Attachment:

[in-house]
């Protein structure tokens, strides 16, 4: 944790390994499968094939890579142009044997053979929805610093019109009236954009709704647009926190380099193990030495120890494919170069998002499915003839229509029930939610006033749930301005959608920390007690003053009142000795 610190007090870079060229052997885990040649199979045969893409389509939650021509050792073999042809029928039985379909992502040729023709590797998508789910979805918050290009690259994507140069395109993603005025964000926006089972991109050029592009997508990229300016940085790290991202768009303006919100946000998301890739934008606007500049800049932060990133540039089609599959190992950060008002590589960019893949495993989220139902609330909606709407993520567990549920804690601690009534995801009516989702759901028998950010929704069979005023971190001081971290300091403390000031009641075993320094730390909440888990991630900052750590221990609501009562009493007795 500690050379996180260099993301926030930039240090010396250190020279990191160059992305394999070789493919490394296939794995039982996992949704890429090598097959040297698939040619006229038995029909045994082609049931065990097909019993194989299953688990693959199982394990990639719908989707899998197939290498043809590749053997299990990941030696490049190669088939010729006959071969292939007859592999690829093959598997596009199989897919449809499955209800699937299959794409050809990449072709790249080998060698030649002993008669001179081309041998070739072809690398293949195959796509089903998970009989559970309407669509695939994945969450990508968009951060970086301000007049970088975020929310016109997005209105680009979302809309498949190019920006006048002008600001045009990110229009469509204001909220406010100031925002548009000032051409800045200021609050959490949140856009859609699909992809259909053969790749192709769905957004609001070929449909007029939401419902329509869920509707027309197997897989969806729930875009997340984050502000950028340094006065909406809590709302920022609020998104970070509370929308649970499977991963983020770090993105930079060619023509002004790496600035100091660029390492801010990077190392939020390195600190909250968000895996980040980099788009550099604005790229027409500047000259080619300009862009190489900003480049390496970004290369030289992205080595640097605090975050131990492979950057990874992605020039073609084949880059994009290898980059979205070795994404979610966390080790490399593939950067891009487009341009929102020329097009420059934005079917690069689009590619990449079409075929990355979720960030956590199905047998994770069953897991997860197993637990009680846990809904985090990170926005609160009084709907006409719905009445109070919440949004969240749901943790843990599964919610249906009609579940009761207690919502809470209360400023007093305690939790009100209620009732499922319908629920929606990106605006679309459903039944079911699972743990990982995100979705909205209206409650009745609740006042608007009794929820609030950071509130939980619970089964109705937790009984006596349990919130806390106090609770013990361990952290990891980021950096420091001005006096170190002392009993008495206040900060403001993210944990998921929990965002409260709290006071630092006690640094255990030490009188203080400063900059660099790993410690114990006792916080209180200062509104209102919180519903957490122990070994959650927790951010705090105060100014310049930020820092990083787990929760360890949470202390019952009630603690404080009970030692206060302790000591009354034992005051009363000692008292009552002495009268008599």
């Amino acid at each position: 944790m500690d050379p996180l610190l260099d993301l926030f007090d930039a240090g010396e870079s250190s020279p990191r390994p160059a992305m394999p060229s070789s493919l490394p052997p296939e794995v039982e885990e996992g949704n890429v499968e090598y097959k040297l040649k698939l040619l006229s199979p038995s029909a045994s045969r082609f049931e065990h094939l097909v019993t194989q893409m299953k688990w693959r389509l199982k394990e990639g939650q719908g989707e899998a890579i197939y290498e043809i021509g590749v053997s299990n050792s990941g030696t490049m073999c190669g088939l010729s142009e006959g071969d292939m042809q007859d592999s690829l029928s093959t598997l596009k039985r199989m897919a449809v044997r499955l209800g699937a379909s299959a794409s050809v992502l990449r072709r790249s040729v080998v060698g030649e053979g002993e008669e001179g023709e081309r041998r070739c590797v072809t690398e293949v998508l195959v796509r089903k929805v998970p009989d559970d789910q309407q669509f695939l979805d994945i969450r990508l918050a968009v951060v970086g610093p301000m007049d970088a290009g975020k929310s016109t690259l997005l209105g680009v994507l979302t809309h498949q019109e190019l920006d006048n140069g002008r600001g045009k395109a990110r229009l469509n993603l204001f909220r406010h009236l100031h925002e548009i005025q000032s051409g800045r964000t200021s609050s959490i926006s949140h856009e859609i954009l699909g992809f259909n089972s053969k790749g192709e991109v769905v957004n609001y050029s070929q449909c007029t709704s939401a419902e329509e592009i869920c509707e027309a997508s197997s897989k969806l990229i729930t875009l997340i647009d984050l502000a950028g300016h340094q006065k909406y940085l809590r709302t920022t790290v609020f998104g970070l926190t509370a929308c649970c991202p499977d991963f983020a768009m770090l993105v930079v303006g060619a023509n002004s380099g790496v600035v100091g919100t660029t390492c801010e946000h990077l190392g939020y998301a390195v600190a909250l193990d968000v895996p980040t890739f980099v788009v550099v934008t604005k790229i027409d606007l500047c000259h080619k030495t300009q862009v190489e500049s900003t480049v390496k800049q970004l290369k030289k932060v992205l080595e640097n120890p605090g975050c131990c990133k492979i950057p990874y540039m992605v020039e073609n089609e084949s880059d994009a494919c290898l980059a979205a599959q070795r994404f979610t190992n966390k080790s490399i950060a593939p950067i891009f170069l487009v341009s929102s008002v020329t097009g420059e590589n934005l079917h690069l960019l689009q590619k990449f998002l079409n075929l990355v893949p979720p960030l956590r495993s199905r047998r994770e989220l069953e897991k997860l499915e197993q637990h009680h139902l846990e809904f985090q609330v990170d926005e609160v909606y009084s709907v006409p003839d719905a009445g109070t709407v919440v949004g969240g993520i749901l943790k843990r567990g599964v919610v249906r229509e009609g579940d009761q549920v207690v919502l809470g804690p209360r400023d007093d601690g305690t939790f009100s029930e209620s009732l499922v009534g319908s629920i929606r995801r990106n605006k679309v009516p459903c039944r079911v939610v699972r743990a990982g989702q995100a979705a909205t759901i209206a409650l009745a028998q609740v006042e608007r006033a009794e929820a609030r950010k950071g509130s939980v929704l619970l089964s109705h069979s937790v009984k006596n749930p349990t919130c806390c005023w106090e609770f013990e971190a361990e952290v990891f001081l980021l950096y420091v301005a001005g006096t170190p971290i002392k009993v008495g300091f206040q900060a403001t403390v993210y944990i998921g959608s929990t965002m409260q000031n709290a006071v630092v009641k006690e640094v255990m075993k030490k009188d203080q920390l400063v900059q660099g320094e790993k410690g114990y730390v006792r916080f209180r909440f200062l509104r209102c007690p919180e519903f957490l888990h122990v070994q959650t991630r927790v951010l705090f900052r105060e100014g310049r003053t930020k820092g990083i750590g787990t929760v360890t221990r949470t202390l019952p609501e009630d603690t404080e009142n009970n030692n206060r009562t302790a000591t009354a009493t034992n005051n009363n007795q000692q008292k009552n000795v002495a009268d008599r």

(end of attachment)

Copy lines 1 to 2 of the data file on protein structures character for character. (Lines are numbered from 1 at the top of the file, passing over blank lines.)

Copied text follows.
[in-house]
């Protein structure tokens, strides 16, 4: 944790390994499968094939890579142009044997053979929805610093019109009236954009709704647009926190380099193990030495120890494919170069998002499915003839229509029930939610006033749930301005959608920390007690003053009142000795 610190007090870079060229052997885990040649199979045969893409389509939650021509050792073999042809029928039985379909992502040729023709590797998508789910979805918050290009690259994507140069395109993603005025964000926006089972991109050029592009997508990229300016940085790290991202768009303006919100946000998301890739934008606007500049800049932060990133540039089609599959190992950060008002590589960019893949495993989220139902609330909606709407993520567990549920804690601690009534995801009516989702759901028998950010929704069979005023971190001081971290300091403390000031009641075993320094730390909440888990991630900052750590221990609501009562009493007795 500690050379996180260099993301926030930039240090010396250190020279990191160059992305394999070789493919490394296939794995039982996992949704890429090598097959040297698939040619006229038995029909045994082609049931065990097909019993194989299953688990693959199982394990990639719908989707899998197939290498043809590749053997299990990941030696490049190669088939010729006959071969292939007859592999690829093959598997596009199989897919449809499955209800699937299959794409050809990449072709790249080998060698030649002993008669001179081309041998070739072809690398293949195959796509089903998970009989559970309407669509695939994945969450990508968009951060970086301000007049970088975020929310016109997005209105680009979302809309498949190019920006006048002008600001045009990110229009469509204001909220406010100031925002548009000032051409800045200021609050959490949140856009859609699909992809259909053969790749192709769905957004609001070929449909007029939401419902329509869920509707027309197997897989969806729930875009997340984050502000950028340094006065909406809590709302920022609020998104970070509370929308649970499977991963983020770090993105930079060619023509002004790496600035100091660029390492801010990077190392939020390195600190909250968000895996980040980099788009550099604005790229027409500047000259080619300009862009190489900003480049390496970004290369030289992205080595640097605090975050131990492979950057990874992605020039073609084949880059994009290898980059979205070795994404979610966390080790490399593939950067891009487009341009929102020329097009420059934005079917690069689009590619990449079409075929990355979720960030956590199905047998994770069953897991997860197993637990009680846990809904985090990170926005609160009084709907006409719905009445109070919440949004969240749901943790843990599964919610249906009609579940009761207690919502809470209360400023007093305690939790009100209620009732499922319908629920929606990106605006679309459903039944079911699972743990990982995100979705909205209206409650009745609740006042608007009794929820609030950071509130939980619970089964109705937790009984006596349990919130806390106090609770013990361990952290990891980021950096420091001005006096170190002392009993008495206040900060403001993210944990998921929990965002409260709290006071630092006690640094255990030490009188203080400063900059660099790993410690114990006792916080209180200062509104209102919180519903957490122990070994959650927790951010705090105060100014310049930020820092990083787990929760360890949470202390019952009630603690404080009970030692206060302790000591009354034992005051009363000692008292009552002495009268008599």